Here's your Religion News Roundup excerpt for today.
By Yonat Shimron
c. Religion News Service 2012
Reprinted with permission
Republican presidential candidate Mitt Romney mispronounced Sikh during a fundraiser Tuesday. He mistakenly said "sheik," an Arabic term, which typically refers to an elder or religious leader. Romney was, of course, referring to the tragic shooting in Wisconsin.
A new mosque in Tennessee that had been the subject of a lawsuit, arson, vandalism and a bomb threat will open for prayers for the first time on Friday.
But members of the Joplin, Missouri, mosque will have to pray elsewhere. A suspicious fire destroyed their mosque, but they remain resolute in their plans to stay in the area.
Stephen Prothero says he’s not surprised the mosque was destroyed or that a gunman walked into a Sikh temple and sprayed bullets. “The United States,” he writes, “has a long history of religious bigotry.”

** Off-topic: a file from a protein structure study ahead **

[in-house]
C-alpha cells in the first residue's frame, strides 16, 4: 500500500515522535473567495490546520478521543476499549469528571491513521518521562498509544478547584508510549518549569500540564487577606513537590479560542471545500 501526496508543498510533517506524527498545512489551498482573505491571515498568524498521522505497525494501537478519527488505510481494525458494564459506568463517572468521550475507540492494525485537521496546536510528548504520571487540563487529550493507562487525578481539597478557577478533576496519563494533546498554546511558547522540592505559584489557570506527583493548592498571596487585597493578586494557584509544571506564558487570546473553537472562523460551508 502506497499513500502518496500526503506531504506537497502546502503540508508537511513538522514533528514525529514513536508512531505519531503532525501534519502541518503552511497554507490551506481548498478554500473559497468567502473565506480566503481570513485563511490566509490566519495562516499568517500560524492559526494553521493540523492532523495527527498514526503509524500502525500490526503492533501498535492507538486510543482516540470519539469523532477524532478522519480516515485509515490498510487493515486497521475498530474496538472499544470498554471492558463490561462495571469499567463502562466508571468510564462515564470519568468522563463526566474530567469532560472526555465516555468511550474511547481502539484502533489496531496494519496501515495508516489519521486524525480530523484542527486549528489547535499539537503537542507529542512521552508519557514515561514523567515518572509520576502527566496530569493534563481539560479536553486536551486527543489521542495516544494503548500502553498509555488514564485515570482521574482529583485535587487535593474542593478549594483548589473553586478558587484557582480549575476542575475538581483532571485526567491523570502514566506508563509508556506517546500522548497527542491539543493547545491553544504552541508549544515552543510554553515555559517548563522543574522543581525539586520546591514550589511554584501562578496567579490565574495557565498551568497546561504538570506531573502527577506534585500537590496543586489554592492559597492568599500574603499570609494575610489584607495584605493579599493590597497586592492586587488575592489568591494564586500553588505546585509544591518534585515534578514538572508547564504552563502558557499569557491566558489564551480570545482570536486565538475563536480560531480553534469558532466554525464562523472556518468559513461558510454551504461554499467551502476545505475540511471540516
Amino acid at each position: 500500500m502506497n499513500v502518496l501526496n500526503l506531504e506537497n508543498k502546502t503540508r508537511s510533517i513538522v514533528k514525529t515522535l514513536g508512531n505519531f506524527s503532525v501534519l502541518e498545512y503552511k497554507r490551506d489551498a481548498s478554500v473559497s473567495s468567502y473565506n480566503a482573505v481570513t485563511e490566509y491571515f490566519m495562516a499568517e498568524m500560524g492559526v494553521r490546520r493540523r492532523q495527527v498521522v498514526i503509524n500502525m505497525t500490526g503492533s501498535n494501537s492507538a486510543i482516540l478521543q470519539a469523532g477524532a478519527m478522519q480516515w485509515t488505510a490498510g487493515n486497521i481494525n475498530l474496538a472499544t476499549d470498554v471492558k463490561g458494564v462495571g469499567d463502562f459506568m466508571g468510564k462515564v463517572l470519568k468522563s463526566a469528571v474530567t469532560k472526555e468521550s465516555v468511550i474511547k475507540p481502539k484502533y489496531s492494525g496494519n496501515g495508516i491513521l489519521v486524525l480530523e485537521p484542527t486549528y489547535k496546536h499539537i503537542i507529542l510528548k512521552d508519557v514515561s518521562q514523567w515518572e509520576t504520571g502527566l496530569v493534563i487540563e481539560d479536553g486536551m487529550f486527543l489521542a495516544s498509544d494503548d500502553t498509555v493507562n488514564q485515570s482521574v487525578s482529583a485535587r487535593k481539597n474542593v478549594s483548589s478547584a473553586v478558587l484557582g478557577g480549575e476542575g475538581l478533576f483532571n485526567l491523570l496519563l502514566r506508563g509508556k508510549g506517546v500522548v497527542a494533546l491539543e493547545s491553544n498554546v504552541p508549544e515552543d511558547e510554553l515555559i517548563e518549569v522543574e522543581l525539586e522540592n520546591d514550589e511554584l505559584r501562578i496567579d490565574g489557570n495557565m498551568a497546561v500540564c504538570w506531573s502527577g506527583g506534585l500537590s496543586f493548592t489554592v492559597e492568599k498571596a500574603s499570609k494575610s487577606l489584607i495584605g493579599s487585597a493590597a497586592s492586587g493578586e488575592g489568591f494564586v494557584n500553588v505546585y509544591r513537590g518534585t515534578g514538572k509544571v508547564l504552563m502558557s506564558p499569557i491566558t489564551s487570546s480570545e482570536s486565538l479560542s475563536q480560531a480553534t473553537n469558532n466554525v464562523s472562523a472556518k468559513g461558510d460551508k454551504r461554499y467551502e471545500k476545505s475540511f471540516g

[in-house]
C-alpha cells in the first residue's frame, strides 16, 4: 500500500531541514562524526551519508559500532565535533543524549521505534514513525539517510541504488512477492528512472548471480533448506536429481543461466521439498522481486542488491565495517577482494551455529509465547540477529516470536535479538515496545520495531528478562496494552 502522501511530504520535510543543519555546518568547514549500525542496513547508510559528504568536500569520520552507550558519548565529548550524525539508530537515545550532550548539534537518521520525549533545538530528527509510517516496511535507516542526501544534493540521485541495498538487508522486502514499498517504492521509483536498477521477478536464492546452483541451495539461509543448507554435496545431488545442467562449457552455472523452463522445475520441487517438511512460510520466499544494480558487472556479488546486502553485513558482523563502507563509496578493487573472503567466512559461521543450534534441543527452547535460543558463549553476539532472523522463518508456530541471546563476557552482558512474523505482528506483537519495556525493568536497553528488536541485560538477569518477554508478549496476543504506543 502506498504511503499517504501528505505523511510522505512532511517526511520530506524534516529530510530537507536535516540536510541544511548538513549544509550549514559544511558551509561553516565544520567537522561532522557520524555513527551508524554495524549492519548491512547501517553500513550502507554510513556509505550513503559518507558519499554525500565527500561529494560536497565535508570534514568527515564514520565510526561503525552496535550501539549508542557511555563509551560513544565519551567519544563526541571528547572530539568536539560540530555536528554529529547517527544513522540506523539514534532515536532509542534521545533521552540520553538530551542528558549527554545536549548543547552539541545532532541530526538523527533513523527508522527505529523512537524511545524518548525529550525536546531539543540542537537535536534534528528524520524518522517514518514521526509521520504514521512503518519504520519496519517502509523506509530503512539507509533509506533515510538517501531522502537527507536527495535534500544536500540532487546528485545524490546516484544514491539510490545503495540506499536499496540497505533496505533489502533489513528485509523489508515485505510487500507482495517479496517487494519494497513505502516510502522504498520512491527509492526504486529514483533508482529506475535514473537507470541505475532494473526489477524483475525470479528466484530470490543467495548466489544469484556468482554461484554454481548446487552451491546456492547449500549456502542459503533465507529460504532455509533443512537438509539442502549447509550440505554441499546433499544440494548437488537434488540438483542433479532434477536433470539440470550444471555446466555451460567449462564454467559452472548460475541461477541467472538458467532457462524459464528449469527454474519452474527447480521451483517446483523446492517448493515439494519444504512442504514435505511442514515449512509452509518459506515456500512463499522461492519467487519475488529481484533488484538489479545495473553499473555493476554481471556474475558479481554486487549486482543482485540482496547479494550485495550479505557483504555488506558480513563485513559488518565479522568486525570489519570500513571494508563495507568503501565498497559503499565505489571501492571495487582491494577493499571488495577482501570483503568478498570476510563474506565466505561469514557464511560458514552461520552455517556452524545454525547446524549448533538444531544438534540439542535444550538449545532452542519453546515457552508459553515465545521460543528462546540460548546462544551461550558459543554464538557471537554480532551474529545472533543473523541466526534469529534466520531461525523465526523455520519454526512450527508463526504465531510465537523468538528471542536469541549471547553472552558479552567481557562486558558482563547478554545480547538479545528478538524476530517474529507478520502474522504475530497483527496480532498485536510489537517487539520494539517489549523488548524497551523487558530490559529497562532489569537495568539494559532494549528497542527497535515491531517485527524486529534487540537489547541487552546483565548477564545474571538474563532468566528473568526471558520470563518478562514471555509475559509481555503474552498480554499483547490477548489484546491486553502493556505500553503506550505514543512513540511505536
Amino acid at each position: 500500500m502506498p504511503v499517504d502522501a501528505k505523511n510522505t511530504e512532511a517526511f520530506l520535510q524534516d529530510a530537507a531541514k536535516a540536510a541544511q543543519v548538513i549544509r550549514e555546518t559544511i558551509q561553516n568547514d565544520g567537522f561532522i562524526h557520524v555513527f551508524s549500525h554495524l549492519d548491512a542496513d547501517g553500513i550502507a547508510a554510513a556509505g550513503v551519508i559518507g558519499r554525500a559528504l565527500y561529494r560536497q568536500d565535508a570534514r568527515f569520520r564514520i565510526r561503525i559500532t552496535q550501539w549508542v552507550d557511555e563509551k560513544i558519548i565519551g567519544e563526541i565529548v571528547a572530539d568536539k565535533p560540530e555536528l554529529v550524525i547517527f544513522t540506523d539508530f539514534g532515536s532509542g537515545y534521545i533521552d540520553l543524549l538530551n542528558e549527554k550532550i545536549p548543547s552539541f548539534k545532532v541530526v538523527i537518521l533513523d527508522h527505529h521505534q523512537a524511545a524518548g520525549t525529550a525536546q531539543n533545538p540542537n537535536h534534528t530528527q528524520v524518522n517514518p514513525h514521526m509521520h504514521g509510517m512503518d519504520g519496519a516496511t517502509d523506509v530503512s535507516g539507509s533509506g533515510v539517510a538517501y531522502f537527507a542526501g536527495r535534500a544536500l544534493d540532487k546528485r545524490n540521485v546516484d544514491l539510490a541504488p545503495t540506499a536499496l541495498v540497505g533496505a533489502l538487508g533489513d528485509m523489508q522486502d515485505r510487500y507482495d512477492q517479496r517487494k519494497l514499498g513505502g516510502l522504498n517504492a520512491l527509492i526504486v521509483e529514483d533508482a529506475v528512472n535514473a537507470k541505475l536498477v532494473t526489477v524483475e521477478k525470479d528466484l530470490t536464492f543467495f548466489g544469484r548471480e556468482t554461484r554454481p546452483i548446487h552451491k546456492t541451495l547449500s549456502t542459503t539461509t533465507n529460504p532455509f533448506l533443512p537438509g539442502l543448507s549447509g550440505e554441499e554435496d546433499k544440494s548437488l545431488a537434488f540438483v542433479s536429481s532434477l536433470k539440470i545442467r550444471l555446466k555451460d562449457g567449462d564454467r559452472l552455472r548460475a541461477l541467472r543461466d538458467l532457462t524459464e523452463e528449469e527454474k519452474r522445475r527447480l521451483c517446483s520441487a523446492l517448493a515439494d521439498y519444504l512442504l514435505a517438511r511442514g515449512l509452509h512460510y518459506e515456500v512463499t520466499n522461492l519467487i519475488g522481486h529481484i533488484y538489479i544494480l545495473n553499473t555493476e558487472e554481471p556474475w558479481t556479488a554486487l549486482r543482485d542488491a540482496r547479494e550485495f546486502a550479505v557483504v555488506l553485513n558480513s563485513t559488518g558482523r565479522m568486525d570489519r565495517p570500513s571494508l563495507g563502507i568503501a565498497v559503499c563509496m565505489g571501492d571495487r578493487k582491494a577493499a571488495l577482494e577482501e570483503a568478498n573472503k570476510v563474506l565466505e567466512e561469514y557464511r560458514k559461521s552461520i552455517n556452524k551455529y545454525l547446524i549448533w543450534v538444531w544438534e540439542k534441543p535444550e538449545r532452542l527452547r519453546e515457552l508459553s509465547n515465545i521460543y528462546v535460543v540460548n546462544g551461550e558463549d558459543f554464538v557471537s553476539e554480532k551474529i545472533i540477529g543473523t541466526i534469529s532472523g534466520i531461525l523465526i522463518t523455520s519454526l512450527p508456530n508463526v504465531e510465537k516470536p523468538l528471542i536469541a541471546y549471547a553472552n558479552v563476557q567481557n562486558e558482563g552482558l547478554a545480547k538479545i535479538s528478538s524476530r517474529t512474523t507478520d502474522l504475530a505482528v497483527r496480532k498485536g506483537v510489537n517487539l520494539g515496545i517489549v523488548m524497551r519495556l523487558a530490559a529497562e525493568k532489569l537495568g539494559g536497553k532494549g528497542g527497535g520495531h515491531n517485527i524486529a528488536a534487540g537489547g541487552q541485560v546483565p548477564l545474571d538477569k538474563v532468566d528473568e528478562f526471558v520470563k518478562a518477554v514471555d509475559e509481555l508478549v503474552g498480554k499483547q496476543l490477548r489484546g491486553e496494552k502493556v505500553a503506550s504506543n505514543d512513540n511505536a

The most dangerous enemy is the one who most resembles you, said Susan Brooks Thistlethwaite, professor at Chicago Theological Seminary. That is why the danger of white supremacy is so underestimated as a severe domestic terror threat.
But if the U.S. has a history of religious bigotry, it also has a history of prophets. One of them briefly made the news today.
Duke University acquired a collection of the papers of the late Rabbi Abraham Joshua Heschel, including correspondence, publications, documents and photographs that have never been available to scholars.
Heschel is recognized as one of the most influential religious leaders of the 20th century. He was involved with the civil rights and anti-Vietnam War movements and marched alongside the Rev. Martin Luther King Jr. in Selma, Ala. Heschel is credited with coining the civil rights slogan, “We pray with our legs.”
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